"does not have as its predicate a complaint with the
requisite clarity" as to whether "the parties
agreed to arbitrate." Id. at 774 (internal
quotation marks and citation omitted).
similar balancing is required with respect to the issue
presented here. Indeed, like the agreement-to-arbitrate issue
posed in § 4 of the FAA, the applicability of the
residual clause of § 1 is not merely "presumed to
be [a] question for judicial determination." See
id. at 773 (citation omitted). Rather, New
Prime establishes that a court must be satisfied that
this clause does not apply before making an order that the
parties proceed to arbitration pursuant to §§ 3 and
4 of the FAA. We therefore determine that a "restricted
inquiry" may be necessary to resolve a motion to compel
arbitration that presents an issue regarding the
applicability of the residual clause of § 1.
where the issue of whether the residual clause of § 1 of
the FAA applies arises in a motion to compel arbitration, the
motion to dismiss standard applies if the complaint and
incorporated documents provide a sufficient factual basis for
deciding the issue. But where those documents do not, or the
plaintiff responds to the motion with additional facts that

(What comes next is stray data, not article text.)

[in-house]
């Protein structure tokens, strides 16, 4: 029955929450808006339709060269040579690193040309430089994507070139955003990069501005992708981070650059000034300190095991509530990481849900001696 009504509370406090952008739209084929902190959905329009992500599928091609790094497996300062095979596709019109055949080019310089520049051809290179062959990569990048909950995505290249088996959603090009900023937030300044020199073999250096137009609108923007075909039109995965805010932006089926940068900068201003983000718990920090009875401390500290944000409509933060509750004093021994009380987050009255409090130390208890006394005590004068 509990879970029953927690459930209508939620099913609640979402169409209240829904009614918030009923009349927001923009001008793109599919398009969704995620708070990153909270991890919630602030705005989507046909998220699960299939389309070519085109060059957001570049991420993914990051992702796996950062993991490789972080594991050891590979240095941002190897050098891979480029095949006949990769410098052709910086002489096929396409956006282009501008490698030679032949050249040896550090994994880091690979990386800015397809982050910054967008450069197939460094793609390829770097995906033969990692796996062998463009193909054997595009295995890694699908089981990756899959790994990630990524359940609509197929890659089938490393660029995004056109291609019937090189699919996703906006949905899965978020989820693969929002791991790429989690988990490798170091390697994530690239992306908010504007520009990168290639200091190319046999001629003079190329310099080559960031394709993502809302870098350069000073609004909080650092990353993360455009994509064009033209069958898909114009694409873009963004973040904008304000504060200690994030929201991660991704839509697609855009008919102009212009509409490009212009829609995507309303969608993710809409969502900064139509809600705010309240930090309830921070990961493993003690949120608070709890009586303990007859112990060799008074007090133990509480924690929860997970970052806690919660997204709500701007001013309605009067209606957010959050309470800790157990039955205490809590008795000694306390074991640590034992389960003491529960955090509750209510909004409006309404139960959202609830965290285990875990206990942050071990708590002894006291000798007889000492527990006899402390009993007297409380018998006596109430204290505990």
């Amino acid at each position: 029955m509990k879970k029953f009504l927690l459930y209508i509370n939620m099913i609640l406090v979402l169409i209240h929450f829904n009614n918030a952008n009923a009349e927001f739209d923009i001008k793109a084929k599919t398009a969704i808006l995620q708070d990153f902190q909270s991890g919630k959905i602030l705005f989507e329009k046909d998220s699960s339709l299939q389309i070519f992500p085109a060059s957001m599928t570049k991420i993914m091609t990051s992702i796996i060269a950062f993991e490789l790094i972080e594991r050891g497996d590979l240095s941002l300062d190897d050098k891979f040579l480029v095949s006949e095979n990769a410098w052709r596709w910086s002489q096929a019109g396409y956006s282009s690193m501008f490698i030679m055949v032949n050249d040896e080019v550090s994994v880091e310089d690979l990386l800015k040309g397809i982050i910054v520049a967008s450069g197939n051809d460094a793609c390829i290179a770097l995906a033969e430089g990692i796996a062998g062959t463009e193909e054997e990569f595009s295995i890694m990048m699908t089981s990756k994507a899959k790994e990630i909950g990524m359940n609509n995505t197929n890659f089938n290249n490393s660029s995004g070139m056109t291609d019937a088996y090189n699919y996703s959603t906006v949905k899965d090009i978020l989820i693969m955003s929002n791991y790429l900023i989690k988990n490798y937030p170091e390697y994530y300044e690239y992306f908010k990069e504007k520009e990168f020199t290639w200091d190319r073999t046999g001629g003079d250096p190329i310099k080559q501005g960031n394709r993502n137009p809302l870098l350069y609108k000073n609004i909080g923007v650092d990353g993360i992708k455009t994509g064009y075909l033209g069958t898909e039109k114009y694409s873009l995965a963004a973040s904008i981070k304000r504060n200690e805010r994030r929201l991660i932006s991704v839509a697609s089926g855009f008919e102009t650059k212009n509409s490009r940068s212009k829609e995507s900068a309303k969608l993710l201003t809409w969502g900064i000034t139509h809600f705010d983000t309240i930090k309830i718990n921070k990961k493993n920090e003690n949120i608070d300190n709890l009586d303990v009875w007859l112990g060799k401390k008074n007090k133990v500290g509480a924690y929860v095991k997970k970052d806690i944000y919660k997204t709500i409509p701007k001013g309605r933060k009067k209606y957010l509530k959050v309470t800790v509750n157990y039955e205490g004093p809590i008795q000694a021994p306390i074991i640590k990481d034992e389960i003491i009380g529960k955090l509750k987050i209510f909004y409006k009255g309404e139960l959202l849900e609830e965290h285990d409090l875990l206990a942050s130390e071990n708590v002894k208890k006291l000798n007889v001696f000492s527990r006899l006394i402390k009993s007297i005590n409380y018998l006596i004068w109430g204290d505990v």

place the issue in dispute, "the parties should be
entitled to discovery on the question of arbitrability before
a court entertains further briefing . . .," with an
application of the summary judgment standard to follow.
Id. at 776 (alteration in original) (internal
quotation marks and citation omitted).
Standard Applied by the District Court
the District Court's view was that the residual clause of
§ 1 of the FAA does not extend to transportation workers
who transport passengers. So, to decide the § 1 residual
clause inquiry, the fact that Uber drivers transport
passengers need only have been apparent from the face of the
Amended Complaint, from an exhibit attached to the Amended
Complaint, as a matter of public record, or from documents
incorporated or explicitly relied upon in the Amended
Complaint. See Guidotti, 716 F.3d at 772. Setting
aside the affidavit submitted by Uber as not qualifying as
any of these, the Amended Complaint and the Rasier Agreement
each independently establish that Uber drivers transport
passengers. See, e.g., Amended Compl. ¶ 18, ECF
No. 7 ("Defendant offers customers the ability to
hail a car service driver via a mobile
application." (emphasis added)); Rasier Agreement, App.
42 (characterizing Uber drivers as "providers of . . .
peer-to-peer . . . passenger transportation services
. . .") (emphasis added)). Along those lines, ...